Youth Employment in Africa
Africa is the youngest and fastest-growing continent in the world. By 2030, the number of young people in the African labour force will increase to 375 million. According to the International Monetary Fund, population growth on the continent means that by 2035, there will be more young Africans entering the workforce each year than in the rest of the world combined.
There is a significant gap between the number of young people seeking work and the limited employment opportunities available to them. Moreover, there is a mismatch between the skills of young people entering the workforce and the needs of employers.
Young Africa Works & Employability Initiatives
Without action, many young people will face challenges finding employment to improve their livelihoods.
The Mastercard Foundation’s Young Africa Works strategy aims to improve youth unemployment in Africa by equipping young women and men with the skills and knowledge they need to access jobs or grow businesses, access financial services, and expand the economic opportunities that are available to them.
Youth Forward initiative
The Youth Forward initiative links young people to quality employment or entrepreneurship opportunities in the agricultural and construction sectors in Ghana and Uganda. This five-year partnership led by Mastercard Foundation, Overseas Development Institute, Global Communities, Solidaridad, NCBA CLUSA, and GOAL will reach more than 200,000 economically disadvantaged youth aged 15–24. The initiative uses an approach that combines market-relevant skills training, mentorship, internships, and access to financial services to help young people better their lives, transition to sustainable livelihoods, and contribute to social and economic change.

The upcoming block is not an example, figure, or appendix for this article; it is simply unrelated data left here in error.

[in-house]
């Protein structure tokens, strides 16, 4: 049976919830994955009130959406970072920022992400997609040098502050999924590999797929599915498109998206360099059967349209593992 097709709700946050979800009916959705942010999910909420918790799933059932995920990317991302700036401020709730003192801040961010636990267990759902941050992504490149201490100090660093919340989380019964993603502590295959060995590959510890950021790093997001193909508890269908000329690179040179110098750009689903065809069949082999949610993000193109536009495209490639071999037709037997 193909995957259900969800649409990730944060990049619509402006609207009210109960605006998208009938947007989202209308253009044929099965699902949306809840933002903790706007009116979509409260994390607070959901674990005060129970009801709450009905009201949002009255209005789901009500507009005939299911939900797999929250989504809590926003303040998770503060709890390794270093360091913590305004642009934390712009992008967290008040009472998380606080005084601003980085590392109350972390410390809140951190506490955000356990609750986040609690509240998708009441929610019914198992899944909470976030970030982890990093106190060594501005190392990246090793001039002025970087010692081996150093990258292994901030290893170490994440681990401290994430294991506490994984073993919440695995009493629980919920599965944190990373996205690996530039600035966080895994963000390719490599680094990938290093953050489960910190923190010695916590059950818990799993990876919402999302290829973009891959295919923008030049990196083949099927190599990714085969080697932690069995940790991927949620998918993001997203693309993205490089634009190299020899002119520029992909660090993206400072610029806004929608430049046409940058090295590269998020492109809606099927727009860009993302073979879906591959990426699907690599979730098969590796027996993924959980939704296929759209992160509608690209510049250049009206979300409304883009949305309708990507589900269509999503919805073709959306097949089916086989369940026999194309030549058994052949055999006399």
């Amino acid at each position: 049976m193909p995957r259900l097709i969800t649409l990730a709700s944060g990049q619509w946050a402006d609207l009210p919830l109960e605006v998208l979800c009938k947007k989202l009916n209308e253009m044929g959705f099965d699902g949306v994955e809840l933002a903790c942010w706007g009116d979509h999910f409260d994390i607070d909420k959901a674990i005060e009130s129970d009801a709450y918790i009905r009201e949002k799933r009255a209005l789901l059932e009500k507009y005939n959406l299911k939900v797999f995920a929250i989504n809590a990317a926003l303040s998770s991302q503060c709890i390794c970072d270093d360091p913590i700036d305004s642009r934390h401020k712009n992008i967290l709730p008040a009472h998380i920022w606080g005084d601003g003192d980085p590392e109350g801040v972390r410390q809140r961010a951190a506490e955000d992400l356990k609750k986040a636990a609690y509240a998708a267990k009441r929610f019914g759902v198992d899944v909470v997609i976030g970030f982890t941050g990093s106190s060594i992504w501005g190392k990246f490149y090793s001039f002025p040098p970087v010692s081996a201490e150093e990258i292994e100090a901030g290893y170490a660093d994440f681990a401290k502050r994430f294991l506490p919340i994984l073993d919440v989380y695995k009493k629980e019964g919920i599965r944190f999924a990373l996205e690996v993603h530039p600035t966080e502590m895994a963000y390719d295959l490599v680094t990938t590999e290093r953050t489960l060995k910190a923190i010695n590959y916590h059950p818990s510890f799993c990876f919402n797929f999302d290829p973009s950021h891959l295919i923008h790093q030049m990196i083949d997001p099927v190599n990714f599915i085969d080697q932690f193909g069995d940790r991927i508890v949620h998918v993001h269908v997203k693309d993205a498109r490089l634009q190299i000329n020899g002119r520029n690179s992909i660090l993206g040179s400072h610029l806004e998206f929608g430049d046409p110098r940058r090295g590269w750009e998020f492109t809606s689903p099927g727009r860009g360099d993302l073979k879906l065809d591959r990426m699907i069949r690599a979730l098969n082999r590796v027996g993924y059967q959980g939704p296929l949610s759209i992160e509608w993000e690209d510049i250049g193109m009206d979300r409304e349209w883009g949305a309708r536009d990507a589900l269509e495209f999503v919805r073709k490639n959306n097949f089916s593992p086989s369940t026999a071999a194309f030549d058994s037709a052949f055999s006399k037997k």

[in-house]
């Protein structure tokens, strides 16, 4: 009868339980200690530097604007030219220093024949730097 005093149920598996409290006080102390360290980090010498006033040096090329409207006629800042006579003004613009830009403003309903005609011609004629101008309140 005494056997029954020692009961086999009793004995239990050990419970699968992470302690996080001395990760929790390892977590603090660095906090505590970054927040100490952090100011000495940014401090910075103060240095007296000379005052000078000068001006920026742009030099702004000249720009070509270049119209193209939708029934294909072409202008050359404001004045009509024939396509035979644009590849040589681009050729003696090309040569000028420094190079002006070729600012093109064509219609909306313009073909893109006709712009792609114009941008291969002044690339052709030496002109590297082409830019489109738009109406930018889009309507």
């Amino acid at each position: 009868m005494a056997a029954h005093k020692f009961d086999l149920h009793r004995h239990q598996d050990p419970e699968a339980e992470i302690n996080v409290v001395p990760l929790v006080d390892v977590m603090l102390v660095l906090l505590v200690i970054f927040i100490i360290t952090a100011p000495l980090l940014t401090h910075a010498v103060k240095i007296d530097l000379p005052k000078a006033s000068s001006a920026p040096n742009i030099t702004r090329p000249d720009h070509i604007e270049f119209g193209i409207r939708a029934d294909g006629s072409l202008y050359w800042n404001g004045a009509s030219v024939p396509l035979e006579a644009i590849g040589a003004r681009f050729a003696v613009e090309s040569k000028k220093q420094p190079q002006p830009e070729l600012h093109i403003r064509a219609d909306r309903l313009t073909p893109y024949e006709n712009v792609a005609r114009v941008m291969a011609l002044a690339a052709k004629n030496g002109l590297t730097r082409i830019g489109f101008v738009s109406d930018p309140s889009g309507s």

Youth Forward demonstrates how working with partners from multiple sectors can lead to greater impact and influence policymakers and others to adopt and support successful youth employment and entrepreneurship models.
Youth Think Tank
The Youth Think Tank (YTT) is a research group made up of young people from the Foundation’s networks. In partnership with Restless Development, it trains and mentors young people to conduct research, collect evidence, and document youth needs, challenges, and aspirations.
Each year, a new cohort conducts research in their communities and makes recommendations based on their findings. Research is focused on key issues that affect youth. The YTT was launched in 2012, and since then, it has grown to 28 researchers from seven countries across the continent.